When I was younger, there were a few years I attempted 31 horror movies in October. I usually had fun with it but haven’t done it because… well, life basically. This year seemed like a good year to attempt it again, however. The goal being 31 short pieces on different horror movies (or related things) for the month. If it gets too challenging for me to make the time for the movies along with everything else, I might bend the rules, but let’s hope it doesn’t come to that. To kick the month off, one of my favorite movies, The Descent.
The cave is such a fantastic setting because it gives us a few key elements of horror itself. The women are trapped, there is a lack of light, and there is a lack of freedom of movement – or extreme claustrophobia.
One of the most incredible moments of this movie is when Sarah believes she is trapped. It is such a realistic depiction of panic. Sarah can move, she is not the biggest of the group, and they have all made it through, but her panic and just a bit of a struggle have completely paralyzed her. It is such an intense moment, and as someone that has been completely overwhelmed by their anxiety, I was discomforted in that way we like horror movies to do to us. Then the cave starts to collapse. Watching it squeeze in on Sarah is uncomfortable and terrifying. I don’t enjoy small and cramped spaces, but I have never considered myself claustrophobic. However, those moments make me question just how comfortable I am in tight spaces.
Lighting is everything in this movie. Sarah wakes up in the hospital early on, trying to outrun the darkness, and that persists throughout the rest of the movie. I adored how willing this movie was to be dark, and I mean that with lighting. So much of this movie is just a few pieces of light from, say a flare, or we get night vision from a camera. It sets such an intense tone and serves the setting well. A lot of horror movies are afraid to dive fully into a lack of lighting or even go too bright to show off the visuals. The Descent welcomes darkness and welcomes different ways of playing with the light the women can access. Also, even in scenes where there is more lighting, we can tell the women are in darkness. Juno sliding her hands on the wall because she can’t see during the second act is such an amazing example of that.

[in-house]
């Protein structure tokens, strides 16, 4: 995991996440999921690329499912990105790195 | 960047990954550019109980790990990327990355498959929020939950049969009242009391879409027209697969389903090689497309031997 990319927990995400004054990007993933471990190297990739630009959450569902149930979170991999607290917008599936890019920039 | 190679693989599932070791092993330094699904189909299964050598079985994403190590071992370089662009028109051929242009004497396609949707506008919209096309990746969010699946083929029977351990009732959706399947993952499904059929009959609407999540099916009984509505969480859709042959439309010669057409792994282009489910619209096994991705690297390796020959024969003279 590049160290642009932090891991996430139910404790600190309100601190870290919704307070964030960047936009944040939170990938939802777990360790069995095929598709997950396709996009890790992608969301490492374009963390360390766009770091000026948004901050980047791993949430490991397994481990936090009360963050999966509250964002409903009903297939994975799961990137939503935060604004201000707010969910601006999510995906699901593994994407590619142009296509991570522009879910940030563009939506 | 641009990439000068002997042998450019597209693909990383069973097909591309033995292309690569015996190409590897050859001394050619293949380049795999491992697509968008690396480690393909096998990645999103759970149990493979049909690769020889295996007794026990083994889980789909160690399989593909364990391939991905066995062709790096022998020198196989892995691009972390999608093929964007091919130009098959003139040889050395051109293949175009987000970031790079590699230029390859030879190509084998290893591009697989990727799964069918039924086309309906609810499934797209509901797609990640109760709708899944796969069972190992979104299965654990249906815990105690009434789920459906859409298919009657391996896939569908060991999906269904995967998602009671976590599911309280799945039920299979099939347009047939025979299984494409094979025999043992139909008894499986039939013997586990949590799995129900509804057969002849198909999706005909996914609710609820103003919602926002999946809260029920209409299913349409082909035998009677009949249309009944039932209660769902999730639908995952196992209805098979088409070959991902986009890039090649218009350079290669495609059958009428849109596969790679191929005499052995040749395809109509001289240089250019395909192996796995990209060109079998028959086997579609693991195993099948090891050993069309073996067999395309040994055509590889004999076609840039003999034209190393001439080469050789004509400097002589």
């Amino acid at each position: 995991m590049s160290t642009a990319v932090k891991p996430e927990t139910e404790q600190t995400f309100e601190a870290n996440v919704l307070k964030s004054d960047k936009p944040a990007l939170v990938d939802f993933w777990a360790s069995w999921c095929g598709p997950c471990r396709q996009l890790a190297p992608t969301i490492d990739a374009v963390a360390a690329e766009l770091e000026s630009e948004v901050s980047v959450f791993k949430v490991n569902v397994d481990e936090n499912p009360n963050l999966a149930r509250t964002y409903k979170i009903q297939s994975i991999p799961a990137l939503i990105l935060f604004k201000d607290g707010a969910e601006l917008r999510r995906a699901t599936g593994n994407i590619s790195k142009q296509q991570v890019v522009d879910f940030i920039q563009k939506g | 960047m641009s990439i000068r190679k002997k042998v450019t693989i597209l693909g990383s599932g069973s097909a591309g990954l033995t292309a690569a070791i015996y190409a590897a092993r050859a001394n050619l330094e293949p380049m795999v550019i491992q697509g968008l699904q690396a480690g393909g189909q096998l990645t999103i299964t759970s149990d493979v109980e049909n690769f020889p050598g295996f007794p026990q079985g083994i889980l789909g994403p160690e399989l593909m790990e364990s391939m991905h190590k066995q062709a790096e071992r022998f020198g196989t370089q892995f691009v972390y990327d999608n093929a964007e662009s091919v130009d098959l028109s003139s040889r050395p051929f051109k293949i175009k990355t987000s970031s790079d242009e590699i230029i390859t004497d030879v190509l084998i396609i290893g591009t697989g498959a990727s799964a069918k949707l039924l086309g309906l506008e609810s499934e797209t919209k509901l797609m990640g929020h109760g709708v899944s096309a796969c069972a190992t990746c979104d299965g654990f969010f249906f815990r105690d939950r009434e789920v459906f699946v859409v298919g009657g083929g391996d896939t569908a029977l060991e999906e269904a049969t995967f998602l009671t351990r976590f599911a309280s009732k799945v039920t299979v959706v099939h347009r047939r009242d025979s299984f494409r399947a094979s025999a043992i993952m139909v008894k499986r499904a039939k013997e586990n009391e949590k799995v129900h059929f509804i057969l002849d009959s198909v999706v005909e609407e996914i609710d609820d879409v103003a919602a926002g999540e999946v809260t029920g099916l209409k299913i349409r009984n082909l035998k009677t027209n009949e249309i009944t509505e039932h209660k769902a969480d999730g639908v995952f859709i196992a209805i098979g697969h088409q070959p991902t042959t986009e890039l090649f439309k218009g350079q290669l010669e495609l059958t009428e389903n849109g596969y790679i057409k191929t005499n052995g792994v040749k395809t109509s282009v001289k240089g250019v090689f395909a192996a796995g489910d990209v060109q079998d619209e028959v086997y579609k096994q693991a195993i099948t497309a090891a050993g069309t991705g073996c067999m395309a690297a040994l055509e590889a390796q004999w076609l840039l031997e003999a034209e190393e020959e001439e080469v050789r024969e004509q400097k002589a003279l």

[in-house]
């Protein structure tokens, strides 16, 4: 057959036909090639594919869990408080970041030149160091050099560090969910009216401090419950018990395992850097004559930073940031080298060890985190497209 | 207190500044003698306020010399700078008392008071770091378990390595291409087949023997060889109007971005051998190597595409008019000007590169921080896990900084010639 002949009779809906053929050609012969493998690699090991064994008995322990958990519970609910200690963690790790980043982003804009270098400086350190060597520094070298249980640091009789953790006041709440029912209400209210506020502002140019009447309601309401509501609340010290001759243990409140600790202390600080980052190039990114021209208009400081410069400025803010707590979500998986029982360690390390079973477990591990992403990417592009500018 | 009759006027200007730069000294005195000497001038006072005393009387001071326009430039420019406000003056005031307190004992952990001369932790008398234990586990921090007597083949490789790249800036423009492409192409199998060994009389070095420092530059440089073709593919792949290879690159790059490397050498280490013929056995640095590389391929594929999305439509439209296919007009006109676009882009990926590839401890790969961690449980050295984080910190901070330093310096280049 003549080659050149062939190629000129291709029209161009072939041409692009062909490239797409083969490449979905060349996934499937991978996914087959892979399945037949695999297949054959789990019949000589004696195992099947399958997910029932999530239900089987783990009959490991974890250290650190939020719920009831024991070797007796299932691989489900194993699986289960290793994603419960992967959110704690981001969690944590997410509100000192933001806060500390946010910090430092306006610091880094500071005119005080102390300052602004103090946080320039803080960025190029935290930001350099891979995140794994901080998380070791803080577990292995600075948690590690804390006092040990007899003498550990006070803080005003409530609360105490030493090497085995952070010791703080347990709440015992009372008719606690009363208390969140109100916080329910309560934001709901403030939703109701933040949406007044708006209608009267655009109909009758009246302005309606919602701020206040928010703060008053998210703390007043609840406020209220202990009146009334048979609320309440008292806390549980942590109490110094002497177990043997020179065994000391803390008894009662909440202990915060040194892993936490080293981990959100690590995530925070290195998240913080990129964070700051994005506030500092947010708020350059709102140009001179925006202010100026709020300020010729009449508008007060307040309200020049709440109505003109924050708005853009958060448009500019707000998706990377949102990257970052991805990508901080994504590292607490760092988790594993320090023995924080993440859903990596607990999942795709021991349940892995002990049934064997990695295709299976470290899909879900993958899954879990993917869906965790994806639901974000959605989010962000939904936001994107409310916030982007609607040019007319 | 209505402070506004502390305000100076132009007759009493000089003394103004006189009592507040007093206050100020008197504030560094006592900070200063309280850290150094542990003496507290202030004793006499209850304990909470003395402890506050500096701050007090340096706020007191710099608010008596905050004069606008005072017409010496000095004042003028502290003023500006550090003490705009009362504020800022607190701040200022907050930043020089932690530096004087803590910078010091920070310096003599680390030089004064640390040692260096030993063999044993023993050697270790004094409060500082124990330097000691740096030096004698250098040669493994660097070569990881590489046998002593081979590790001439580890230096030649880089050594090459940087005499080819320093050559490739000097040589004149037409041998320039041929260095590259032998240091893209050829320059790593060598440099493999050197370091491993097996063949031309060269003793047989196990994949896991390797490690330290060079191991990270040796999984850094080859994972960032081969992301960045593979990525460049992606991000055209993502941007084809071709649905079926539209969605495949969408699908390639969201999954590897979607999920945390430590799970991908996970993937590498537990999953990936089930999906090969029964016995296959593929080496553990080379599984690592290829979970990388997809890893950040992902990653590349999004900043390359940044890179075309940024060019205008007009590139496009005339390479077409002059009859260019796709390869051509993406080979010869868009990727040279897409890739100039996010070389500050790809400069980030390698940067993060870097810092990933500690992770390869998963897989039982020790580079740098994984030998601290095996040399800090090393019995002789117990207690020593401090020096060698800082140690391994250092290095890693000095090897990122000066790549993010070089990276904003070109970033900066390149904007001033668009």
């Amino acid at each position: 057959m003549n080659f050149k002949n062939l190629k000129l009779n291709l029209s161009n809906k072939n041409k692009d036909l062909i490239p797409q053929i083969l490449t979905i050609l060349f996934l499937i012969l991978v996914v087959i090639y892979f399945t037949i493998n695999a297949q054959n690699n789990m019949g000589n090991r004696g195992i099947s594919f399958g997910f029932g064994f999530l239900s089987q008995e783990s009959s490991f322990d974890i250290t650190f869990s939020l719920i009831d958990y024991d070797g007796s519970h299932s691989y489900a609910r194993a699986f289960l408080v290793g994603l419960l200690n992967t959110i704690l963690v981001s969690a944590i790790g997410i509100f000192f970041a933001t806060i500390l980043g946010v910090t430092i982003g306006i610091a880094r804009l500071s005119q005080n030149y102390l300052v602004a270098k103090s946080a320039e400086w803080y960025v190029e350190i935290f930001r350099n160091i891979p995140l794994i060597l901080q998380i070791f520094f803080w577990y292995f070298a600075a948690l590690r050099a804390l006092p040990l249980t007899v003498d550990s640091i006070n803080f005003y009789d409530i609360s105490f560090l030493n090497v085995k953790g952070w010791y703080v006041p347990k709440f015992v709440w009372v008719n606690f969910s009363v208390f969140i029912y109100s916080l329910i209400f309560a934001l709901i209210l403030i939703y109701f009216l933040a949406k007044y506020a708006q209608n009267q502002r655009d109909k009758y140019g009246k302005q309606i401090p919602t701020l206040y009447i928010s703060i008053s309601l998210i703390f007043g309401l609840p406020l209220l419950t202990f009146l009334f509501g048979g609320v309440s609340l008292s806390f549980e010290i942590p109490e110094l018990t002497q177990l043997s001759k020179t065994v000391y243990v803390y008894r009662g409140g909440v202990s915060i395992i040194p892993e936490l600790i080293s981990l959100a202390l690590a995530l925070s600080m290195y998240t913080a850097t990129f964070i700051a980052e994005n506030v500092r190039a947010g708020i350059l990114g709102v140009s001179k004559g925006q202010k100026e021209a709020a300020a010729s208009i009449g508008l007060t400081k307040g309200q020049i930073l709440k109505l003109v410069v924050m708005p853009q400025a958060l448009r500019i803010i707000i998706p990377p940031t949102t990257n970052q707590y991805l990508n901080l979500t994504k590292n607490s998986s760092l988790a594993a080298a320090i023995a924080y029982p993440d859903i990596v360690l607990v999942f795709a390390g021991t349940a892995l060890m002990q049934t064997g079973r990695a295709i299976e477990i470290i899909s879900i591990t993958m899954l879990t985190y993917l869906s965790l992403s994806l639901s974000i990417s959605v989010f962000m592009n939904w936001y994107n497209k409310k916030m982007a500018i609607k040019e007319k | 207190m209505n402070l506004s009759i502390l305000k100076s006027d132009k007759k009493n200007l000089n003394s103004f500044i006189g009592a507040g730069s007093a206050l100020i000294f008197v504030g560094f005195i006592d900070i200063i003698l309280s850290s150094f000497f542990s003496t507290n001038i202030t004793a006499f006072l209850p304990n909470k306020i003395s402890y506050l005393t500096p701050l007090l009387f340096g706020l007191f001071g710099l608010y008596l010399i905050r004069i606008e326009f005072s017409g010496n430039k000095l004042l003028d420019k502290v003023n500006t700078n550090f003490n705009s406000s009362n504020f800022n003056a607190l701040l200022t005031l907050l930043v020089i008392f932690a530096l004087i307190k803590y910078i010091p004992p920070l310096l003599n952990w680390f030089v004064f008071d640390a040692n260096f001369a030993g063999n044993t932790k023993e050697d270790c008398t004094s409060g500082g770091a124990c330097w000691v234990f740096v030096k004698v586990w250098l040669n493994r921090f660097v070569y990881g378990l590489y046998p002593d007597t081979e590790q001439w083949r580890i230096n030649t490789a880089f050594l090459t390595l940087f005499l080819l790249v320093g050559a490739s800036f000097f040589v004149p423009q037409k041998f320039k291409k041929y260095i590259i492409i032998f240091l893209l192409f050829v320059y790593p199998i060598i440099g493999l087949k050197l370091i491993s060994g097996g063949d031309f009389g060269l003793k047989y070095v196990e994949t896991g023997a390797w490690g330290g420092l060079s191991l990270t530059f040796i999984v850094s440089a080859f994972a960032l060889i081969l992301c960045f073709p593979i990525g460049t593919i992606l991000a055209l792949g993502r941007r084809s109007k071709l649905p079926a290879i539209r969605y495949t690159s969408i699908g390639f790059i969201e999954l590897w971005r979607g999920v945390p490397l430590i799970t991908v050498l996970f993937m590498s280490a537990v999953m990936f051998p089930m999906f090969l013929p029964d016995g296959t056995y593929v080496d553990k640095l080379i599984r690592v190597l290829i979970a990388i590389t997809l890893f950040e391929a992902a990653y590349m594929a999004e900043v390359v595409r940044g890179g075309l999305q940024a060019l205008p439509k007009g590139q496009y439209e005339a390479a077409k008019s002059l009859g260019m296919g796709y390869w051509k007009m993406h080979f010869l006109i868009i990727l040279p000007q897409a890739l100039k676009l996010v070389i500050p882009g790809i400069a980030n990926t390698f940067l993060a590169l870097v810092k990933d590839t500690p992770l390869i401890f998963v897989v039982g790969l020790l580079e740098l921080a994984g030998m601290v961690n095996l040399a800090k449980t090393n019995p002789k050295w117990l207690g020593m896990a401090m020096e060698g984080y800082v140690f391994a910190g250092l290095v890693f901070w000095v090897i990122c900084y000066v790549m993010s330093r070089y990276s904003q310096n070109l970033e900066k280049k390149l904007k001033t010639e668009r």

Last but not least, the limitations of the cave. Between Rebecca and Sam having to hide themselves in an alcove. Or them having to cross wide gaps. Or them being trapped in small spaces. Either way, the cave works against them as they attempt to fight out. There is no running away in this; the cave will not allow it. The women are constantly being challenged in how they can use their surroundings to hide or fight them to escape.
I’ve discussed before that The Descent could have been a man vs. nature horror movie fairly easily. While I love the final product and the addition of the crawlers when you look at the challenge the cave itself provides, it could have easily been the main “monster” of this horror flick. The movie uses the setting so well I continue to be impressed. Other horror movies have had great settings and not fully utilized them, and with the crawlers, The Descent could have fallen into that trap. I am so glad it didn’t.